My participation in RPG Blog Carnival: Fantastic Locations continues!
Light levels in a scene may be one of the most subtle ways of creating the mood for the perfect version of a location, but they’re not the most counterintuitive way; that honor goes to the people who create a location. After all, people aren’t part of a location, per se; they wander off, or just plain don’t show up, and it might seem like a bit of an insult to think of someone as living scenery. Even so, there are some locations that are defined by the people in them: either the class of people who occupy them as a whole, or the one or several individuals that make the location theirs and by being there make it matter.
Sometimes, of course, it’s just having people present that matters. A construction site would look odd without its workers; a school playground just isn’t the same without children; a battlefield isn’t really a battlefield if nobody’s battling on it. At this point, the locals are living scenery—they can be characters in their own right, but they don’t have to be. They’re interchangeable, and their effect is a result of there being, well, a bunch of them.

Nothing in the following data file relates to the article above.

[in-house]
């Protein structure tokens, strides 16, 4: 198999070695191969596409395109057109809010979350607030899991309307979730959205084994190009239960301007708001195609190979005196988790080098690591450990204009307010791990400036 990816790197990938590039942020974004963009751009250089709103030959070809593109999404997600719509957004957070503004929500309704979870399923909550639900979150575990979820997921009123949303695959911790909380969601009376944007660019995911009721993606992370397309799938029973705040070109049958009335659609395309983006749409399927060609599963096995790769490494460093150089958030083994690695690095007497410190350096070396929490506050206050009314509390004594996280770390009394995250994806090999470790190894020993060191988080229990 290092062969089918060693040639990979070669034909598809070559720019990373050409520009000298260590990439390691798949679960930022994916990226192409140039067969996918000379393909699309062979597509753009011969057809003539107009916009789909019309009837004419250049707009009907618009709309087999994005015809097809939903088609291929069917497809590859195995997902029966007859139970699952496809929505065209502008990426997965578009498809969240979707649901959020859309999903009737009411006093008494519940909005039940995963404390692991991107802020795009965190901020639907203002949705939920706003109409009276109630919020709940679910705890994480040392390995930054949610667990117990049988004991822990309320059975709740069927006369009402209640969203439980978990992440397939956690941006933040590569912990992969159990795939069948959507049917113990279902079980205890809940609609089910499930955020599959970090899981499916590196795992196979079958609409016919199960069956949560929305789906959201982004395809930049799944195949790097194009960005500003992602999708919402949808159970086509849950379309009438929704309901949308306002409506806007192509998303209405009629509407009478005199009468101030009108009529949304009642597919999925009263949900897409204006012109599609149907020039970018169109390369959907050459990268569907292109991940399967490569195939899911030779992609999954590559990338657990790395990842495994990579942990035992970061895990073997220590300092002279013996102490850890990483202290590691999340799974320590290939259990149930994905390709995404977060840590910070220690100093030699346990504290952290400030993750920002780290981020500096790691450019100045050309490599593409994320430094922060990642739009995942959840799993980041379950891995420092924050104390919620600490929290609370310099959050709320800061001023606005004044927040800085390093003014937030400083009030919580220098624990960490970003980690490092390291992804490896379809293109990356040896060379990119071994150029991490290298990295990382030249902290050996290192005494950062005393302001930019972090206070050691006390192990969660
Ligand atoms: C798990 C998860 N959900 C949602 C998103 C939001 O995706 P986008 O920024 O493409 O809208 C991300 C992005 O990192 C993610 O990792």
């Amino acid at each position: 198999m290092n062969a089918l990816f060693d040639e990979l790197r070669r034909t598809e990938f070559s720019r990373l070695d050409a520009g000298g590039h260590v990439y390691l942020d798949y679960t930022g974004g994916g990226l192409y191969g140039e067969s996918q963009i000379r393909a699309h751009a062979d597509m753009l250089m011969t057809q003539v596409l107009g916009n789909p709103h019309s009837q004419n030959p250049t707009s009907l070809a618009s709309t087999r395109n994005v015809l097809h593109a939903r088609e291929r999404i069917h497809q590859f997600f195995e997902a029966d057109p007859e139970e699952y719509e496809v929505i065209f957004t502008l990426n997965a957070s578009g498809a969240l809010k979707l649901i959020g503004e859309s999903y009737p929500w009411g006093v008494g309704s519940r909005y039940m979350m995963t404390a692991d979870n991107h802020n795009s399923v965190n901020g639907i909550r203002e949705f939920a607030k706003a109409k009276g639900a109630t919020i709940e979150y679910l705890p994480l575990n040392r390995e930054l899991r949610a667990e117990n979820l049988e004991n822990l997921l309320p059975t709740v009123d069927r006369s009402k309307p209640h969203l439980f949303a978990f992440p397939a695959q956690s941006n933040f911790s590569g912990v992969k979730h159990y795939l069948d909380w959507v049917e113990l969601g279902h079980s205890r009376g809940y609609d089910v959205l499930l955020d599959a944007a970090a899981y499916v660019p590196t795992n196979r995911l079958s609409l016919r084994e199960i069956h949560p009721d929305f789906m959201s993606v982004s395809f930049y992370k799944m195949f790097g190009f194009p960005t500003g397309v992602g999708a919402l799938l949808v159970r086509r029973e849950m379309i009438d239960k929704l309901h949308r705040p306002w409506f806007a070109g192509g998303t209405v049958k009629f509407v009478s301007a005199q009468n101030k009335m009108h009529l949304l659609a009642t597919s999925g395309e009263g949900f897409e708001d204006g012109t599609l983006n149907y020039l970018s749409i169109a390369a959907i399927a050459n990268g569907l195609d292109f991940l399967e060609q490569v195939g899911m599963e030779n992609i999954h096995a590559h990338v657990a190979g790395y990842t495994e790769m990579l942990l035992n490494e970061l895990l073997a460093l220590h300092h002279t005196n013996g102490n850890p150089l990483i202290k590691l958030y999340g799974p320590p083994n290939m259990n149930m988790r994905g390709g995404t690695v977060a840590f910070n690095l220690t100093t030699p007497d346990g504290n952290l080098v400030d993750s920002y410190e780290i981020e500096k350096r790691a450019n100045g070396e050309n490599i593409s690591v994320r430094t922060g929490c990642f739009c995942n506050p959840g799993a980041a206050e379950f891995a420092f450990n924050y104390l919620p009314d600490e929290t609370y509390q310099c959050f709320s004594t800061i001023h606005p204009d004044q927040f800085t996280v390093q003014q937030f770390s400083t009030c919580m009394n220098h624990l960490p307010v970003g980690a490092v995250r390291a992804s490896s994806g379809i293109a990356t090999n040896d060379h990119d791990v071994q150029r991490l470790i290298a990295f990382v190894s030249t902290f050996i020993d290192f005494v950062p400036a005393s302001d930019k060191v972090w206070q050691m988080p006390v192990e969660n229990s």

At other times, there’s a specific character (or at least one member of a very specific type of character) who serves as the living scenery. A shop might be defined by its shopkeeper, for instance, or a classroom by its teacher; whether the character interacts beyond being someone who can be interacted with for the purposes of the location is unimportant, just that that person is, like always—and like they should be for the perfect version of the location—there.
Then there are characters from whom the setting just can’t be separated, usually because the place is where one goes to talk to them. It’s not just that if they’re missing, it looks a little odd—the entire tenor of the place changes. They’re not just there, but interacting, either changing the scene by their presence or actively engaging whatever viewpoint characters happen to wander into their sphere of influence. It doesn’t matter if they’re sitting at a desk, running around cleaning the place up, or actively For instance, one of the major characters in my game is almost invariably found in his office. Only one person has ever successfully knocked on the door, and that only when he was out; every other time, just before they’ve reached the door to knock they’ve been told “come in”.
Do you have any locations that are further refined by their occupants?